ESPN's new W.Studios brand.

Since the 2010 launch of the espnW brand, ESPN has done various projects there, including a website vertical, films, summits, and more. On Wednesday, around this year’s summit in New York City, ESPN announced a new initiative, W. Studios. They describe that as “a new content generator that creates, produces, and amplifies women-centered storytelling,” which will work with ESPN Films and ESPN Original Content and create projects for a variety of ESPN platforms.

The first W. Studios project will be five short films in a Fifty/50 Shorts series (Fifty/50 is a wider project ESPN announced earlier this year around the 50th anniversary of Title IX), in partnership with Google. They’ll premiere on ESPN2 and ESPN’s YouTube channel on June 1. The existence of those films was initially announced in March, but we now have titles and details on them. Before that, though, here’s more on W. Studios and the Fifty/50 Shorts from ESPN’s release:

“In 2010, espnW was launched with a passionate eye toward serving and elevating women and women’s storytelling, and for the past 12 years, it has done just that. W. Studios is an expansion of the espnW brand – curating, creating, producing, and amplifying narratives about women that further diversify the storytelling within ESPN,” said Allison Glock, Executive Producer. “We look forward to creating stories that are authentic to the female experience and widen the lens of opportunity for all.”

In partnership with Google to give women athletes the recognition they deserve, the first project under the W. Studios umbrella will be the W. Studios Fifty/50 Shorts Presented by Google, five short films centered around the fight for women’s equality across the sports and cultural landscape. The films present a diverse line up of creatives and content that speak to viewers from a place of authenticity and boldness, both in the story and in the method of storytelling, all helmed and executive produced by women. The films will premiere June 1 on ESPN2 as part of the “Fifty/50 Initiative,” and will be available on ESPN’s YouTube page.

As for the films themselves, “Home Field” (directed by Glock with Kate T. Parker) will follow the lives of three teenage girls playing soccer on a team made up of refugees in Clarkston, Georgia. “Let Noor Run” (directed by Shayla Harris) profiles Noor Alexandria Abukaram, a cross-country runner from Ohio who was disqualified from a race for wearing a hijab and then started an effort to protect runners like herself. “The Rule of Sedona Prince” is directed by Bethany Mollenkof and executive produced by Robin Roberts; it will see Roberts talking to Prince, whose profile took off around the 2021 weight room video that furthered NCAA inequality debates and already led to some changes (but could inspire more), about the highs and lows of social media fame, and about Prince’s challenges to represent sports, feminist, and queer audiences while also competing in elite sports. “Girls Got Game” (directed by Elizabeth Lo) will spotlight esports organization Complexity’s first all-female team, GX3, while “Make A Splash” (directed by Bonnie Cohen) will cover a team in the San Diego Women’s Basketball Association comprised of women 50 and older. More details on each of those films are available on ESPN Press Room.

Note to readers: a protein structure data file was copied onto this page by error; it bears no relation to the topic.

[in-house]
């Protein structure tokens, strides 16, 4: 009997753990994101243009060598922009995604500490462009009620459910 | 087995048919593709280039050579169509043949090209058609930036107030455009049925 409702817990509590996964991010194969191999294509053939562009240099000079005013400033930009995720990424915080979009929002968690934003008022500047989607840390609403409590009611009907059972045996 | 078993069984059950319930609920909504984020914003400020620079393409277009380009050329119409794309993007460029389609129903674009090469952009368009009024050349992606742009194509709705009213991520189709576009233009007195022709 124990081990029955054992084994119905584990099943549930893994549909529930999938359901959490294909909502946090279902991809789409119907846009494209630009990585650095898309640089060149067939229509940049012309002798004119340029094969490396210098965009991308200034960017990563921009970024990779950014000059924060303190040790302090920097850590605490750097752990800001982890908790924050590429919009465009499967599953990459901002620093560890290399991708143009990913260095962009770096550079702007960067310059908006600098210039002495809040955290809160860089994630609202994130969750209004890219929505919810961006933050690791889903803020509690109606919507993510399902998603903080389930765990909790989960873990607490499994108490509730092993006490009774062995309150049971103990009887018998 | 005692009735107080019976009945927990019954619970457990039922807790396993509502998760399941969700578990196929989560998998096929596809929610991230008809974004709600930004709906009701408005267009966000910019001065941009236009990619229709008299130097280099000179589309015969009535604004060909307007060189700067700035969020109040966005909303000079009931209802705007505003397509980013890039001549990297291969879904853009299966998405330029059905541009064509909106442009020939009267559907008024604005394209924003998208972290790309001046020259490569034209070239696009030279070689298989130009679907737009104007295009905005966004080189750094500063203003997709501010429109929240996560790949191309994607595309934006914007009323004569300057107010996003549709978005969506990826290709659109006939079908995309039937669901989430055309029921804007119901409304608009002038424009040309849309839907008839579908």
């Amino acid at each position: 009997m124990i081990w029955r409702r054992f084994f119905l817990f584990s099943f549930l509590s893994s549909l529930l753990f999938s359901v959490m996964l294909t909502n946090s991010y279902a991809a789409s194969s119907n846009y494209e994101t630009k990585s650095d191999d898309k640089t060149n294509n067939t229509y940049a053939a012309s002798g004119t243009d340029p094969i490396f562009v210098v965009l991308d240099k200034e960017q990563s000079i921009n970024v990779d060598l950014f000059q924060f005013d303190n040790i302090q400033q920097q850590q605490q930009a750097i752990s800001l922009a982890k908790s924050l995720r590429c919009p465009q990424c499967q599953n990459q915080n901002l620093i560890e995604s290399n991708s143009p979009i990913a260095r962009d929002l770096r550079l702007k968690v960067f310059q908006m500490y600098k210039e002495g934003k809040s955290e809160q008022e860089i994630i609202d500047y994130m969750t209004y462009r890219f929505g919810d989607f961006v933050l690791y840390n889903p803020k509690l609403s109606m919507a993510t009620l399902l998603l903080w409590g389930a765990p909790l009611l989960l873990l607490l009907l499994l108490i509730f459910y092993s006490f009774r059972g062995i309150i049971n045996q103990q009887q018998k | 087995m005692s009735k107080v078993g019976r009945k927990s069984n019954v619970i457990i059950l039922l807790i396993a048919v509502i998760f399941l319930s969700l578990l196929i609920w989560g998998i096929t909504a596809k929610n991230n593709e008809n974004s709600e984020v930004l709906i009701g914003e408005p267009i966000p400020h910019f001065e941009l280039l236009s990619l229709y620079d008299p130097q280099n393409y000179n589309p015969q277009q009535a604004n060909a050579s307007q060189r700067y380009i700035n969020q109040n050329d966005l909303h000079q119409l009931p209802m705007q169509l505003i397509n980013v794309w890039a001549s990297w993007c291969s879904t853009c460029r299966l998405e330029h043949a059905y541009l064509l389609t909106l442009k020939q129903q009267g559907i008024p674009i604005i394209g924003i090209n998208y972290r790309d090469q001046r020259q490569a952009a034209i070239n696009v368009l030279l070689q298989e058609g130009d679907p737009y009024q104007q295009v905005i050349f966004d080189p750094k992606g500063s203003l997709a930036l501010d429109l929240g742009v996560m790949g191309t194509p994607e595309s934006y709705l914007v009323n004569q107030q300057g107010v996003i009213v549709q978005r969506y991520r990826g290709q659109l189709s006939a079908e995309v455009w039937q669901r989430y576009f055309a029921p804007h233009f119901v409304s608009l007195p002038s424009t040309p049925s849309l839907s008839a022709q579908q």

About Andrew Bucholtz

Andrew Bucholtz has been covering sports media for Awful Announcing since 2012. He is also a staff writer for The Comeback. His previous work includes time at Yahoo! Sports Canada and Black Press.